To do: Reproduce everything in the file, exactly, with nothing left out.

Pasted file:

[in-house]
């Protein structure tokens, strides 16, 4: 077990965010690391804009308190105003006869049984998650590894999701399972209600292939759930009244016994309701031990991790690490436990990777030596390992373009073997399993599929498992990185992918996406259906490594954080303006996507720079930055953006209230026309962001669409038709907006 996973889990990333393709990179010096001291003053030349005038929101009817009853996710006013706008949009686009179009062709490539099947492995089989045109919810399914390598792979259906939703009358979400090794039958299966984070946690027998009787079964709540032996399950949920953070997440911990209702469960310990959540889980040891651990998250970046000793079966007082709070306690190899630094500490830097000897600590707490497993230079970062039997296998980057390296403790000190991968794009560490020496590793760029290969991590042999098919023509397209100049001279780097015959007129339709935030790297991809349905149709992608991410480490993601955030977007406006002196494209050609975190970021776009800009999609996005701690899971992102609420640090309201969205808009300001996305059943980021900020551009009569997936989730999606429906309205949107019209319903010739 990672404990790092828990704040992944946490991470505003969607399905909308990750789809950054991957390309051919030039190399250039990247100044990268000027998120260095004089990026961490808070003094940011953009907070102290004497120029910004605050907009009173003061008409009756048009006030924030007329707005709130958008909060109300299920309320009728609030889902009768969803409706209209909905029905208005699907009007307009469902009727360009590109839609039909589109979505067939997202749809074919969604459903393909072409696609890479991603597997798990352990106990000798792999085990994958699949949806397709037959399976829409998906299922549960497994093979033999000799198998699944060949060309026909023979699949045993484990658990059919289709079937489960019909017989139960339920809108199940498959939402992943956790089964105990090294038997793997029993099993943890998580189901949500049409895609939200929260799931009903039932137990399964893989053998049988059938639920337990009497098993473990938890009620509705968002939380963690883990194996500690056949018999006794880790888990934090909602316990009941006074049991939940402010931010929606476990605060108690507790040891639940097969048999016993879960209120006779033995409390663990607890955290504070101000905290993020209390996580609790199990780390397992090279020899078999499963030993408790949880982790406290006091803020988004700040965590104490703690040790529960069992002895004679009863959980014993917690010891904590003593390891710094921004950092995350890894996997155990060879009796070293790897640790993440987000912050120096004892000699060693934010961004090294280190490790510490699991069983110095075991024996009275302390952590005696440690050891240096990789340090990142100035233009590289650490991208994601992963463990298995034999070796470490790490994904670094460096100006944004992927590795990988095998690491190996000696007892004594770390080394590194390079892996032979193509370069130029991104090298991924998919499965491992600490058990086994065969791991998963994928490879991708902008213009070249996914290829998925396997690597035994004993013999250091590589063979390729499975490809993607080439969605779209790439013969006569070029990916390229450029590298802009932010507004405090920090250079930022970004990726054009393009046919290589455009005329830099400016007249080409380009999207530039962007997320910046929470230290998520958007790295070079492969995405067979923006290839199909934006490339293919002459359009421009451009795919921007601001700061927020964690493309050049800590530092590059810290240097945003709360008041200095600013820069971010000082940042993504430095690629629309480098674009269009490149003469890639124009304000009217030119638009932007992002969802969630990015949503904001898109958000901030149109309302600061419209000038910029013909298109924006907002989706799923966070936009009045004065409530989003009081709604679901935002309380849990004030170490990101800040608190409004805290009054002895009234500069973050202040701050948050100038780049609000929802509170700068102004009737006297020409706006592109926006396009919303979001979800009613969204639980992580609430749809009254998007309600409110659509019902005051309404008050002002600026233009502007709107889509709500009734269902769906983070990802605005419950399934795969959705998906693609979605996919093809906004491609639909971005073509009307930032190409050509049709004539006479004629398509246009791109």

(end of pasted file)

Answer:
[in-house]
């Protein structure tokens, strides 16, 4: 077990965010690391804009308190105003006869049984998650590894999701399972209600292939759930009244016994309701031990991790690490436990990777030596390992373009073997399993599929498992990185992918996406259906490594954080303006996507720079930055953006209230026309962001669409038709907006 996973889990990333393709990179010096001291003053030349005038929101009817009853996710006013706008949009686009179009062709490539099947492995089989045109919810399914390598792979259906939703009358979400090794039958299966984070946690027998009787079964709540032996399950949920953070997440911990209702469960310990959540889980040891651990998250970046000793079966007082709070306690190899630094500490830097000897600590707490497993230079970062039997296998980057390296403790000190991968794009560490020496590793760029290969991590042999098919023509397209100049001279780097015959007129339709935030790297991809349905149709992608991410480490993601955030977007406006002196494209050609975190970021776009800009999609996005701690899971992102609420640090309201969205808009300001996305059943980021900020551009009569997936989730999606429906309205949107019209319903010739 990672404990790092828990704040992944946490991470505003969607399905909308990750789809950054991957390309051919030039190399250039990247100044990268000027998120260095004089990026961490808070003094940011953009907070102290004497120029910004605050907009009173003061008409009756048009006030924030007329707005709130958008909060109300299920309320009728609030889902009768969803409706209209909905029905208005699907009007307009469902009727360009590109839609039909589109979505067939997202749809074919969604459903393909072409696609890479991603597997798990352990106990000798792999085990994958699949949806397709037959399976829409998906299922549960497994093979033999000799198998699944060949060309026909023979699949045993484990658990059919289709079937489960019909017989139960339920809108199940498959939402992943956790089964105990090294038997793997029993099993943890998580189901949500049409895609939200929260799931009903039932137990399964893989053998049988059938639920337990009497098993473990938890009620509705968002939380963690883990194996500690056949018999006794880790888990934090909602316990009941006074049991939940402010931010929606476990605060108690507790040891639940097969048999016993879960209120006779033995409390663990607890955290504070101000905290993020209390996580609790199990780390397992090279020899078999499963030993408790949880982790406290006091803020988004700040965590104490703690040790529960069992002895004679009863959980014993917690010891904590003593390891710094921004950092995350890894996997155990060879009796070293790897640790993440987000912050120096004892000699060693934010961004090294280190490790510490699991069983110095075991024996009275302390952590005696440690050891240096990789340090990142100035233009590289650490991208994601992963463990298995034999070796470490790490994904670094460096100006944004992927590795990988095998690491190996000696007892004594770390080394590194390079892996032979193509370069130029991104090298991924998919499965491992600490058990086994065969791991998963994928490879991708902008213009070249996914290829998925396997690597035994004993013999250091590589063979390729499975490809993607080439969605779209790439013969006569070029990916390229450029590298802009932010507004405090920090250079930022970004990726054009393009046919290589455009005329830099400016007249080409380009999207530039962007997320910046929470230290998520958007790295070079492969995405067979923006290839199909934006490339293919002459359009421009451009795919921007601001700061927020964690493309050049800590530092590059810290240097945003709360008041200095600013820069971010000082940042993504430095690629629309480098674009269009490149003469890639124009304000009217030119638009932007992002969802969630990015949503904001898109958000901030149109309302600061419209000038910029013909298109924006907002989706799923966070936009009045004065409530989003009081709604679901935002309380849990004030170490990101800040608190409004805290009054002895009234500069973050202040701050948050100038780049609000929802509170700068102004009737006297020409706006592109926006396009919303979001979800009613969204639980992580609430749809009254998007309600409110659509019902005051309404008050002002600026233009502007709107889509709500009734269902769906983070990802605005419950399934795969959705998906693609979605996919093809906004491609639909971005073509009307930032190409050509049709004539006479004629398509246009791109």